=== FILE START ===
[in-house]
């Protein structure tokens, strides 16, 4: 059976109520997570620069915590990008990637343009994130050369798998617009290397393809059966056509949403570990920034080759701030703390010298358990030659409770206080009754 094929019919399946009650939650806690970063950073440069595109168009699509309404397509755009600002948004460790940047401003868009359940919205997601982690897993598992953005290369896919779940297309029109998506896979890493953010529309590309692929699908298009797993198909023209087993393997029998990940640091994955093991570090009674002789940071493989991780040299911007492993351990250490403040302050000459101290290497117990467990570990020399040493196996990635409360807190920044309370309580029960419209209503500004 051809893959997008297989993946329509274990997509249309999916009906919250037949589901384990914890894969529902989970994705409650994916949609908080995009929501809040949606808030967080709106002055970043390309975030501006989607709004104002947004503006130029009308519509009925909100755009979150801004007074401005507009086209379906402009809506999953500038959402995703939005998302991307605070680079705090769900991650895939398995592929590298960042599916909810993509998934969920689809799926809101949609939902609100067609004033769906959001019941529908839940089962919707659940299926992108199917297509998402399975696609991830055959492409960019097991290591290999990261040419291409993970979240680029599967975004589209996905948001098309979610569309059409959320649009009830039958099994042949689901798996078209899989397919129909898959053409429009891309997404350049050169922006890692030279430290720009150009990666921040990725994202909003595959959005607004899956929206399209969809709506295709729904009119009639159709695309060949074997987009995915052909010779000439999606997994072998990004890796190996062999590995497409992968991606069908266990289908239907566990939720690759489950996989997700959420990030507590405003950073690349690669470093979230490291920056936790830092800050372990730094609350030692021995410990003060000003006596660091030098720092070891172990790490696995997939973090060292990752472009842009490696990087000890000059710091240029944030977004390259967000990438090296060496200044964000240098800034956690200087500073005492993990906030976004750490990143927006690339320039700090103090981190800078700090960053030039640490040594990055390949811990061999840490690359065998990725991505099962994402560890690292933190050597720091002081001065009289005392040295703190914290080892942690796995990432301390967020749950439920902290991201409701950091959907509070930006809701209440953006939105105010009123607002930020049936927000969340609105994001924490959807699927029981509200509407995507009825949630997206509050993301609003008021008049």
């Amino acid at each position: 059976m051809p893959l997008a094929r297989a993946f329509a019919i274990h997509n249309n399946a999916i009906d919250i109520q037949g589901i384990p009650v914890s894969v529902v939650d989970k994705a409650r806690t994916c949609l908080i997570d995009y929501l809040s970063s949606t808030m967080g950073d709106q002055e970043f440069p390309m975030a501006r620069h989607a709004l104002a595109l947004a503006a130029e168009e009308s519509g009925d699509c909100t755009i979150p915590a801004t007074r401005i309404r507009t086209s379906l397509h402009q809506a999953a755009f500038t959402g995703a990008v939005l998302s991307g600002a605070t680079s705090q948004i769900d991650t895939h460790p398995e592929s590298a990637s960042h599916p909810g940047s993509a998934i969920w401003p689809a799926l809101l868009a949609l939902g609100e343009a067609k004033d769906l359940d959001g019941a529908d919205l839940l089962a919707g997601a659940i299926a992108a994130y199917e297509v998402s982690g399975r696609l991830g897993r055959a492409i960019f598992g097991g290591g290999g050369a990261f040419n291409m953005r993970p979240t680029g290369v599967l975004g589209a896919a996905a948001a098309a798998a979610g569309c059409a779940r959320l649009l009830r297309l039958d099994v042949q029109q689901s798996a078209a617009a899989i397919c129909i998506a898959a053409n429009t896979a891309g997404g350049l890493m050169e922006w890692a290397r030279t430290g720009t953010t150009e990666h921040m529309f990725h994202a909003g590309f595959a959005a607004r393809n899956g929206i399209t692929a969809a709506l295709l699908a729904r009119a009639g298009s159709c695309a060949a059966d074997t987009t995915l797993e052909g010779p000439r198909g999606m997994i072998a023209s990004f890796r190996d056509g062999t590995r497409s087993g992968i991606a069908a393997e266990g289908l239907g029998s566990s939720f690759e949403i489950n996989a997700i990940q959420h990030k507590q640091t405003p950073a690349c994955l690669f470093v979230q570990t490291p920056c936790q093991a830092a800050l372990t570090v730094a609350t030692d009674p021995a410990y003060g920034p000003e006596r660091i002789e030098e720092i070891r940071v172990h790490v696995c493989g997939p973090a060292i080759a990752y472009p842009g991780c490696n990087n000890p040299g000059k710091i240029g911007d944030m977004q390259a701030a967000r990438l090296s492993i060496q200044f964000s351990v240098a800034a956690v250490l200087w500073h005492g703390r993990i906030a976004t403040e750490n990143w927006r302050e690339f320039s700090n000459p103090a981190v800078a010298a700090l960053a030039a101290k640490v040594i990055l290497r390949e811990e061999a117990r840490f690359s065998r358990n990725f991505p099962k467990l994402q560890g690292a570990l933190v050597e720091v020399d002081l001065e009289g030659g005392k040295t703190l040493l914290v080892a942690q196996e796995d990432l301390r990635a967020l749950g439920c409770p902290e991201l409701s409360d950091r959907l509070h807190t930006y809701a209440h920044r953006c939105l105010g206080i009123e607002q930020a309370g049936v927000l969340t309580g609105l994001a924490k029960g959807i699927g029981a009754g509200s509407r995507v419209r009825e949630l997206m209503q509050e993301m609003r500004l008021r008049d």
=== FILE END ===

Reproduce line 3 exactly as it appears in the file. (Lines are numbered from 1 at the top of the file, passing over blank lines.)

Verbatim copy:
């Amino acid at each position: 059976m051809p893959l997008a094929r297989a993946f329509a019919i274990h997509n249309n399946a999916i009906d919250i109520q037949g589901i384990p009650v914890s894969v529902v939650d989970k994705a409650r806690t994916c949609l908080i997570d995009y929501l809040s970063s949606t808030m967080g950073d709106q002055e970043f440069p390309m975030a501006r620069h989607a709004l104002a595109l947004a503006a130029e168009e009308s519509g009925d699509c909100t755009i979150p915590a801004t007074r401005i309404r507009t086209s379906l397509h402009q809506a999953a755009f500038t959402g995703a990008v939005l998302s991307g600002a605070t680079s705090q948004i769900d991650t895939h460790p398995e592929s590298a990637s960042h599916p909810g940047s993509a998934i969920w401003p689809a799926l809101l868009a949609l939902g609100e343009a067609k004033d769906l359940d959001g019941a529908d919205l839940l089962a919707g997601a659940i299926a992108a994130y199917e297509v998402s982690g399975r696609l991830g897993r055959a492409i960019f598992g097991g290591g290999g050369a990261f040419n291409m953005r993970p979240t680029g290369v599967l975004g589209a896919a996905a948001a098309a798998a979610g569309c059409a779940r959320l649009l009830r297309l039958d099994v042949q029109q689901s798996a078209a617009a899989i397919c129909i998506a898959a053409n429009t896979a891309g997404g350049l890493m050169e922006w890692a290397r030279t430290g720009t953010t150009e990666h921040m529309f990725h994202a909003g590309f595959a959005a607004r393809n899956g929206i399209t692929a969809a709506l295709l699908a729904r009119a009639g298009s159709c695309a060949a059966d074997t987009t995915l797993e052909g010779p000439r198909g999606m997994i072998a023209s990004f890796r190996d056509g062999t590995r497409s087993g992968i991606a069908a393997e266990g289908l239907g029998s566990s939720f690759e949403i489950n996989a997700i990940q959420h990030k507590q640091t405003p950073a690349c994955l690669f470093v979230q570990t490291p920056c936790q093991a830092a800050l372990t570090v730094a609350t030692d009674p021995a410990y003060g920034p000003e006596r660091i002789e030098e720092i070891r940071v172990h790490v696995c493989g997939p973090a060292i080759a990752y472009p842009g991780c490696n990087n000890p040299g000059k710091i240029g911007d944030m977004q390259a701030a967000r990438l090296s492993i060496q200044f964000s351990v240098a800034a956690v250490l200087w500073h005492g703390r993990i906030a976004t403040e750490n990143w927006r302050e690339f320039s700090n000459p103090a981190v800078a010298a700090l960053a030039a101290k640490v040594i990055l290497r390949e811990e061999a117990r840490f690359s065998r358990n990725f991505p099962k467990l994402q560890g690292a570990l933190v050597e720091v020399d002081l001065e009289g030659g005392k040295t703190l040493l914290v080892a942690q196996e796995d990432l301390r990635a967020l749950g439920c409770p902290e991201l409701s409360d950091r959907l509070h807190t930006y809701a209440h920044r953006c939105l105010g206080i009123e607002q930020a309370g049936v927000l969340t309580g609105l994001a924490k029960g959807i699927g029981a009754g509200s509407r995507v419209r009825e949630l997206m209503q509050e993301m609003r500004l008021r008049d």